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FIDELITY POLICY

by Rami Al Tal - 

The Claimant is a money exchange company (“Claimant”) and the Defendant, an insurance company (“Defendant”). The Claimant signed an insurance policy with the Defendant to cover any loss resulting solely and directly from dishonest or fraudulent acts by employees;

Background

  1. The Branch Manager received a request from an unlisted client (“Branch Manager”), for a bankers draft for 236,000,000 Indian Rupees (“Draft”) to be made out to an Official Receiver.   
  2. Despite the Claimant protocols and the Foreign Exchange and Cheque Expectance Procedure, requiring confirmation from the bank that proceeds of cheques are received and credited to the Claimant account prior to the bank drafts being delivered, the Branch Manager drew the drafts in excess of his personal limit and did not wait until the cheque cleared prior to forwarding the drafts to the receiver. 
  3. The Branch Manager drew 20 bank drafts for a total sum of AED 21,320,340 and increased his own personal authorization by instructing another employee to change his authorization level on the allegation that he was authorized to do so by head office, presumably to get over the individual authorization limit for a draft for an unapproved customer.  The drafts were signed by another employee and counter-signed by the Branch Manager. The drafts were presented and the Claimant account has been debited accordingly. 
  4. The cheque bounced when presented due to insufficient funds. 
  5. The Branch Manager jumped off a tower building killing himself and on the same day the Claimant reported the bounced cheque to the police. 

Court of first Instance

The Claimant filed a claim against the Defendant to claim the limit of the insurance policy, due to the fact that the Claimant is entitled to indemnity under the policy, up to the policy limit for employee infidelity.   As the Branch Manager breached the trust by not following established procedures and transferred the money before confirming with the bank that there was money in the account.  

The court has decided to refer the matter to an expert in order to:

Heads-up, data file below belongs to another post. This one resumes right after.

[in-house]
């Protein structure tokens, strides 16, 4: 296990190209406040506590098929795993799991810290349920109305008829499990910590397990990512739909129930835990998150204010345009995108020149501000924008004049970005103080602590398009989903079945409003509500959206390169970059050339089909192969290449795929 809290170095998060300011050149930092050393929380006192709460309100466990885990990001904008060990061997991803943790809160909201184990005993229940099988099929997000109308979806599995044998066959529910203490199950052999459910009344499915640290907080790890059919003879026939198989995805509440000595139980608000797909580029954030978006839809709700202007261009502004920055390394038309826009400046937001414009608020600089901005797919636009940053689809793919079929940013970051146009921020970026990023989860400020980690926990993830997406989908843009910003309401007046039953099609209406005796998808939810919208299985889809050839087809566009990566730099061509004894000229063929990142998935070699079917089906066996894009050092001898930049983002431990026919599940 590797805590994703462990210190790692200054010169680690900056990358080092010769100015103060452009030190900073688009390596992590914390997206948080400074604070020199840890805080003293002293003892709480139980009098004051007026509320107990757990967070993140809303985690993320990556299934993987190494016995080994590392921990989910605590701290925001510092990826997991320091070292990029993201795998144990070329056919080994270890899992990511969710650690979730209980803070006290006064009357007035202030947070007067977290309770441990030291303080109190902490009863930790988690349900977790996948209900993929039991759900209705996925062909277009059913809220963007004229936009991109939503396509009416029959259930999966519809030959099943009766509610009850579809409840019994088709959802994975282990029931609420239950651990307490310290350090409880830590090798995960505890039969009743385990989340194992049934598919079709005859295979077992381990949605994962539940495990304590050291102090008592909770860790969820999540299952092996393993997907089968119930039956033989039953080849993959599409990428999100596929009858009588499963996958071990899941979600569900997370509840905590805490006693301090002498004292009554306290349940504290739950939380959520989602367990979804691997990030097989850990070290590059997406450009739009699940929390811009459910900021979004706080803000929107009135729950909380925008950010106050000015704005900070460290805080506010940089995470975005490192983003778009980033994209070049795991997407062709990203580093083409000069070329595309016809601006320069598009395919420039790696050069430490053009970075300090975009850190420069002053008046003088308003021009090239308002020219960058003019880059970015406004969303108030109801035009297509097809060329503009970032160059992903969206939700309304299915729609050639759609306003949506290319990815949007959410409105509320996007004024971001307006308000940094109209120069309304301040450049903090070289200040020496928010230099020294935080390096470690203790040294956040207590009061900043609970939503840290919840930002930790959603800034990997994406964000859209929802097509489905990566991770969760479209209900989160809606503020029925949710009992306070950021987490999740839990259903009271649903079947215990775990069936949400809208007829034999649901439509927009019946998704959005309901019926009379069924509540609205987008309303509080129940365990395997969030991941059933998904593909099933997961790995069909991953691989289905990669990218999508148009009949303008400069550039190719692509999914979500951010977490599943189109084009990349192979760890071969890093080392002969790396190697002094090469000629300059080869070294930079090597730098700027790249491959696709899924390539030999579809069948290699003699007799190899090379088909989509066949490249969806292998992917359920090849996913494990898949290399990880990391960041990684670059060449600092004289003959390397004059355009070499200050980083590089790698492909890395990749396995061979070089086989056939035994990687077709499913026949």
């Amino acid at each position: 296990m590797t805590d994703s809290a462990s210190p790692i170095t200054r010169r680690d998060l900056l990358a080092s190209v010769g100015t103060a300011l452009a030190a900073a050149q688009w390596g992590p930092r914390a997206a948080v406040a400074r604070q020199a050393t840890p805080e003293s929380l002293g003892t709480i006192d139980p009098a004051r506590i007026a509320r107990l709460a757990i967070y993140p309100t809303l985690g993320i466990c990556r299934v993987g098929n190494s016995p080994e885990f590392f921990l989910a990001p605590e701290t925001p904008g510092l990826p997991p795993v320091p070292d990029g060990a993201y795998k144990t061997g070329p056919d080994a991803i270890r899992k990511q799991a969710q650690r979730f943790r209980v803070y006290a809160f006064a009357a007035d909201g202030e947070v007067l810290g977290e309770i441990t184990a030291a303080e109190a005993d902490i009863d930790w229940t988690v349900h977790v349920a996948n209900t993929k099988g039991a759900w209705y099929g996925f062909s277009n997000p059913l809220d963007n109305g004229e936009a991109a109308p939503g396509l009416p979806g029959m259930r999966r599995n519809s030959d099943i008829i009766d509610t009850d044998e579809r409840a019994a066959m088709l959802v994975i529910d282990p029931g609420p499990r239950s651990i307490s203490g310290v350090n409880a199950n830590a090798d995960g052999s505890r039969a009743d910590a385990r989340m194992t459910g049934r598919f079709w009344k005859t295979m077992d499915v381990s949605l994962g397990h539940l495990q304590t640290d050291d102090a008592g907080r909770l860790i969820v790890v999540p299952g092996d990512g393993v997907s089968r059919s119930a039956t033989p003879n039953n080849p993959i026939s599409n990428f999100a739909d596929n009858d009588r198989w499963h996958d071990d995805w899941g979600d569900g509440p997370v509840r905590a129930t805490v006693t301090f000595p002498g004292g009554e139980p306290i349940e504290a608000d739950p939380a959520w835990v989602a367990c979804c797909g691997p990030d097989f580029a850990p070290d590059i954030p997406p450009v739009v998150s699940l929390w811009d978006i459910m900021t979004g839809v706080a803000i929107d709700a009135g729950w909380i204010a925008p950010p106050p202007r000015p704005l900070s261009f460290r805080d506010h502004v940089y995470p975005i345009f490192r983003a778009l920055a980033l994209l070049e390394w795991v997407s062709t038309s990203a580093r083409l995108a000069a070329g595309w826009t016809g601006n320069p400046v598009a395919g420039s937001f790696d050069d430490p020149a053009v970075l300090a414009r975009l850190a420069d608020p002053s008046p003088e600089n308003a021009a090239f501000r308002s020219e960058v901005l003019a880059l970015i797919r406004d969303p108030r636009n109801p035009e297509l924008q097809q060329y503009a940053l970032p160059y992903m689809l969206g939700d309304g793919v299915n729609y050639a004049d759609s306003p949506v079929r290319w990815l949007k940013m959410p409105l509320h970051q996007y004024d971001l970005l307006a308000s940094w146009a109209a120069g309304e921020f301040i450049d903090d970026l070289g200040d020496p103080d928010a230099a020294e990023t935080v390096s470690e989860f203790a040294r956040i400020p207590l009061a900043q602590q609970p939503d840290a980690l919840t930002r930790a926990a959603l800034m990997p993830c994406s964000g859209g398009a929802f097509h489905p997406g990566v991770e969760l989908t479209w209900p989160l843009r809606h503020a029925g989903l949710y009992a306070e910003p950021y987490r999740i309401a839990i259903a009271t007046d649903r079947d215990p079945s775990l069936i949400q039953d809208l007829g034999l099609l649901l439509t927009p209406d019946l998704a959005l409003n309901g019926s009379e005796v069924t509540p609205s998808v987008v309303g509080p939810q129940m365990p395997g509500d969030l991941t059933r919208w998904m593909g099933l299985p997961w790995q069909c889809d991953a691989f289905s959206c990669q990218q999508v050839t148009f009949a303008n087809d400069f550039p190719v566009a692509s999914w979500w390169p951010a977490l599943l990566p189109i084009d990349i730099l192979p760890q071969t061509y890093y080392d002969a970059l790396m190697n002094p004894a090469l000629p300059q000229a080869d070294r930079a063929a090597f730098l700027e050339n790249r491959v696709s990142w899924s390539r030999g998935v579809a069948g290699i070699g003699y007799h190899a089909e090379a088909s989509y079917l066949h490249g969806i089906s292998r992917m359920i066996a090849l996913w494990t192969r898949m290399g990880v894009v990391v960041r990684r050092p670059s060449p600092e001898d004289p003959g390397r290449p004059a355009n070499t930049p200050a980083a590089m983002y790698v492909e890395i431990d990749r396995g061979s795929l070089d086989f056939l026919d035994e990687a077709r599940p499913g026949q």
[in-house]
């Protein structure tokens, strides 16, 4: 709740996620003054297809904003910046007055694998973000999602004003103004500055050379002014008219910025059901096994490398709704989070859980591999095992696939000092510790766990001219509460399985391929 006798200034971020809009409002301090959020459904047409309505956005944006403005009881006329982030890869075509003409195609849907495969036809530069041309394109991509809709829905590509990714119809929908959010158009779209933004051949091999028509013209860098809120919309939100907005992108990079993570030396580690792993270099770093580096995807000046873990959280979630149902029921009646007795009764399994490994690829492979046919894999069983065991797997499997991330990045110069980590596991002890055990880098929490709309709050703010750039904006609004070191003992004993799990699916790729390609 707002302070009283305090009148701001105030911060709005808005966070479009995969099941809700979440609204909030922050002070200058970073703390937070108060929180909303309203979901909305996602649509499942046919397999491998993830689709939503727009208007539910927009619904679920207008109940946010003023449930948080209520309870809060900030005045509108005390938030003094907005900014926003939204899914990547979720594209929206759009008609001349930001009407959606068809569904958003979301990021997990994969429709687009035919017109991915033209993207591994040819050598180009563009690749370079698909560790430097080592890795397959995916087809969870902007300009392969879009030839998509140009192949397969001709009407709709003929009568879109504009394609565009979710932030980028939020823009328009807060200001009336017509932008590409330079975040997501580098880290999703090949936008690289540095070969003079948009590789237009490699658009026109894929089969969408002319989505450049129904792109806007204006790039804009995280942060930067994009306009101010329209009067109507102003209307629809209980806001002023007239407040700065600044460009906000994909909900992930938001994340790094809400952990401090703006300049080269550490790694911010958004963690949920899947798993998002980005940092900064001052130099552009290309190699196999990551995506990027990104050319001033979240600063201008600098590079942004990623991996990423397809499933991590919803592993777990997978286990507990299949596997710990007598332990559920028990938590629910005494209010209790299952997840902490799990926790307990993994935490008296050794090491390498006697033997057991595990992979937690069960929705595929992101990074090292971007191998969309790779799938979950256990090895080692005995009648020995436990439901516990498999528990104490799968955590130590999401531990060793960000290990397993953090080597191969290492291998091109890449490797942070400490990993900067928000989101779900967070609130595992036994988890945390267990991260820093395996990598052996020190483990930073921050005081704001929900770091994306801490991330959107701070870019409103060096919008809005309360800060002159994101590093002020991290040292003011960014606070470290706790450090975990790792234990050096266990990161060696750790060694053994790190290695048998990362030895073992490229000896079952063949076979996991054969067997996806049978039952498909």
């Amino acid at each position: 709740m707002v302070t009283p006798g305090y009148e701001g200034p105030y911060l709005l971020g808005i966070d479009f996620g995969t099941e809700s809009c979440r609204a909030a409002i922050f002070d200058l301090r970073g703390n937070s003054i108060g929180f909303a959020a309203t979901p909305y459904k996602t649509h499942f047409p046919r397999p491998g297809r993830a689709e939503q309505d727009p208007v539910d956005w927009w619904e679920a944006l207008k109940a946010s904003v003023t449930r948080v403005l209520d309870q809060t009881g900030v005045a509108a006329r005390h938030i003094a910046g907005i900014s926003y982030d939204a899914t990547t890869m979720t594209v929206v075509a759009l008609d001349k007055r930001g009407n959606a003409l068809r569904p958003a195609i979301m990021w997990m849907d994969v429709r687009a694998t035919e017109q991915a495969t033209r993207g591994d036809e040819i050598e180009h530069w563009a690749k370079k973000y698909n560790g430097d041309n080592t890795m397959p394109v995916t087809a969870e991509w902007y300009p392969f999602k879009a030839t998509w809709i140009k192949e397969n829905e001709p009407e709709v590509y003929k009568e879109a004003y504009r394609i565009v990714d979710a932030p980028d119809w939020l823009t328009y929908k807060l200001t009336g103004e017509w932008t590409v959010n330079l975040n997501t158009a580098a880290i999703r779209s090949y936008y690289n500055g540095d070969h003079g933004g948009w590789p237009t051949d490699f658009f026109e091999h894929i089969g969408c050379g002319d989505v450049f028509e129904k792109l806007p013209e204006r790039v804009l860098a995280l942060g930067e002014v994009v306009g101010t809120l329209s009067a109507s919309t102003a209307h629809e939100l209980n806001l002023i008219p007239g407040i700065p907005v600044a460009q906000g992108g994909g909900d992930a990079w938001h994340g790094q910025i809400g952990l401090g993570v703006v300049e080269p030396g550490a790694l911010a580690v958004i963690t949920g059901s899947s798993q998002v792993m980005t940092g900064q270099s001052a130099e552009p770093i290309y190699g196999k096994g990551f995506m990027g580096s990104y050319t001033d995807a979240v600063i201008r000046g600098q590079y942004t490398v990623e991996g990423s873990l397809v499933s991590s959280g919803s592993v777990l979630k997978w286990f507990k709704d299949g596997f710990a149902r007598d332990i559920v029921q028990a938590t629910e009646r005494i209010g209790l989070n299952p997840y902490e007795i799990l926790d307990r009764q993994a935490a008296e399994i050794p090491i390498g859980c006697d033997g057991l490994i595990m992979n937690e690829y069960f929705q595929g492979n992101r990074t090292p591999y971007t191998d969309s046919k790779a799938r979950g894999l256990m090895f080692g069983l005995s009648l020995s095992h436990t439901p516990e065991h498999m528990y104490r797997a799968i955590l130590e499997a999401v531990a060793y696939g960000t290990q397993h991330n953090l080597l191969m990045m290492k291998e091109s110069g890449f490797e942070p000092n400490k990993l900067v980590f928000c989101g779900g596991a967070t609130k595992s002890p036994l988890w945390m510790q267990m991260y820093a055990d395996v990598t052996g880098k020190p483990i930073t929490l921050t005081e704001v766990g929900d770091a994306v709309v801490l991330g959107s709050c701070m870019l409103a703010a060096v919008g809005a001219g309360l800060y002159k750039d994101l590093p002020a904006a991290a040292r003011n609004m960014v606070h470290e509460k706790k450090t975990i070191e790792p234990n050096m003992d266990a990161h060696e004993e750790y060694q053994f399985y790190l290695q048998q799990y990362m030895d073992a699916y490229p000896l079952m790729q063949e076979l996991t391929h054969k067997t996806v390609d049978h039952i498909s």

1. Review and consider the memos and the supporting documents which were submitted by both parties. 
  2. The court allowed the expert to attend the Claimant premises to check the original documents related to this matter. 
  3. To determine whether the Branch Manager made a mistake or exceeded his authority and if he did make a mistake to clarify the type of mistake, determine the damage and the value of the compensation. 
  4. The court allowed the expert to attend at any governmental authority to check documents if need be.

The expert reached the following conclusions:

  1. Beneficiary received an amount of 236,000,000 Indian rupees from the Claimant bank account.
  2. The Claimant suffered losses from the transaction performed by the Branch Manager. 
  3. The Branch Manager did not follow the normal procedures in transferring the amount, since he issued 20 draws and transferred the amount to the beneficiary before receiving the funds.

The expert did not reply to the court query of whether he deliberately performed the transaction or not. The expert left this point to the court to consider because it is a legal point. 

The Claimant confirmed to the court that the Branch Manager committed an intentional mistake to benefit from the funds, which is apparent from the following facts:   

  1. The Branch Manager had transferred the money in 20 drafts.
  2. The Branch Manager had instructed one of the employees to increase his authority to transfer the amount to the beneficiary.  
  3. The Branch Manager should have followed the strict procedures before transferring the amount. 
  4. The Branch Manager had not informed the Claimant that the cheques have bounced. 
  5. The Branch Manager had very good experience regarding following the correct procedures before transferring the amount, being a Branch Manager.  
  6. The Branch Manager’s suicide when he failed to obtain his passport and leave the country. 
  7. The Branch Manager had used fraudulent methods to conclude the transaction; despite the fact that the Claimant has a very good security system.

The Court of First Instance rendered  its  judgment  in  favor  of  Claimant by ordering the Defendant to  pay  the Claimant the amount of USD $ 1,975,000 with  9%  interest from the date of filing the claim until the full payment, in addition to all expenses and fees. 

The Defendant has filed an appeal before the Court of Appeal to challenge the Court of First Instance judgment. The Court of Appeal has not rendered a judgment yet. 

The abovementioned judgment is currently under the appeal, and we will publish a further article once we receive the outcome of the appeal court judgment.

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